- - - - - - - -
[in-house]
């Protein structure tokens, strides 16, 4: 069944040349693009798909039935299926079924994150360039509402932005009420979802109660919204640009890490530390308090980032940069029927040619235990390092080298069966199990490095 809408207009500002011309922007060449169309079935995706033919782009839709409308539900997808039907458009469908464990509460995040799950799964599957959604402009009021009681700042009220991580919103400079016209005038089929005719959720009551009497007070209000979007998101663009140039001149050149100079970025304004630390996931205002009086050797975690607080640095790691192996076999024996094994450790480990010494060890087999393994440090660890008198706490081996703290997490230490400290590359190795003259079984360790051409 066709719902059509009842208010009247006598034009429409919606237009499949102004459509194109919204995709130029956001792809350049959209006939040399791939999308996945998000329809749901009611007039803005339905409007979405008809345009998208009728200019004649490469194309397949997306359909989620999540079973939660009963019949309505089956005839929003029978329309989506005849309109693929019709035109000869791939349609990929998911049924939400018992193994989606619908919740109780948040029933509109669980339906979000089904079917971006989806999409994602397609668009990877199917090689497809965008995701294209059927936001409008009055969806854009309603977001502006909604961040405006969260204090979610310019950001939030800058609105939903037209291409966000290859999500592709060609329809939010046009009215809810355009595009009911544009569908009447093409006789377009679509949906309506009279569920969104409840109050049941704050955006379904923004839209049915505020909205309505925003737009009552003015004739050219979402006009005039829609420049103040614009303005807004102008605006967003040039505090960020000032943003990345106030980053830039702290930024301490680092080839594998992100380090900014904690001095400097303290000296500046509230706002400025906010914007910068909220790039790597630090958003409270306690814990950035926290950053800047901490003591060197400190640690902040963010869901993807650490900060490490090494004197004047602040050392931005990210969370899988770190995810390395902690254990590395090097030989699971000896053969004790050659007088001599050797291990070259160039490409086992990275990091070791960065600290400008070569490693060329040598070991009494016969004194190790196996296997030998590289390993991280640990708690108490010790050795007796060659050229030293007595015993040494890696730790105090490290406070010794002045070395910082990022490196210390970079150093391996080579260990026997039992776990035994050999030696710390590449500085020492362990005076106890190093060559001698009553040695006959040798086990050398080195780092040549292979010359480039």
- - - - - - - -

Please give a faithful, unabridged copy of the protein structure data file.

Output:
[in-house]
């Protein structure tokens, strides 16, 4: 069944040349693009798909039935299926079924994150360039509402932005009420979802109660919204640009890490530390308090980032940069029927040619235990390092080298069966199990490095 809408207009500002011309922007060449169309079935995706033919782009839709409308539900997808039907458009469908464990509460995040799950799964599957959604402009009021009681700042009220991580919103400079016209005038089929005719959720009551009497007070209000979007998101663009140039001149050149100079970025304004630390996931205002009086050797975690607080640095790691192996076999024996094994450790480990010494060890087999393994440090660890008198706490081996703290997490230490400290590359190795003259079984360790051409 066709719902059509009842208010009247006598034009429409919606237009499949102004459509194109919204995709130029956001792809350049959209006939040399791939999308996945998000329809749901009611007039803005339905409007979405008809345009998208009728200019004649490469194309397949997306359909989620999540079973939660009963019949309505089956005839929003029978329309989506005849309109693929019709035109000869791939349609990929998911049924939400018992193994989606619908919740109780948040029933509109669980339906979000089904079917971006989806999409994602397609668009990877199917090689497809965008995701294209059927936001409008009055969806854009309603977001502006909604961040405006969260204090979610310019950001939030800058609105939903037209291409966000290859999500592709060609329809939010046009009215809810355009595009009911544009569908009447093409006789377009679509949906309506009279569920969104409840109050049941704050955006379904923004839209049915505020909205309505925003737009009552003015004739050219979402006009005039829609420049103040614009303005807004102008605006967003040039505090960020000032943003990345106030980053830039702290930024301490680092080839594998992100380090900014904690001095400097303290000296500046509230706002400025906010914007910068909220790039790597630090958003409270306690814990950035926290950053800047901490003591060197400190640690902040963010869901993807650490900060490490090494004197004047602040050392931005990210969370899988770190995810390395902690254990590395090097030989699971000896053969004790050659007088001599050797291990070259160039490409086992990275990091070791960065600290400008070569490693060329040598070991009494016969004194190790196996296997030998590289390993991280640990708690108490010790050795007796060659050229030293007595015993040494890696730790105090490290406070010794002045070395910082990022490196210390970079150093391996080579260990026997039992776990035994050999030696710390590449500085020492362990005076106890190093060559001698009553040695006959040798086990050398080195780092040549292979010359480039």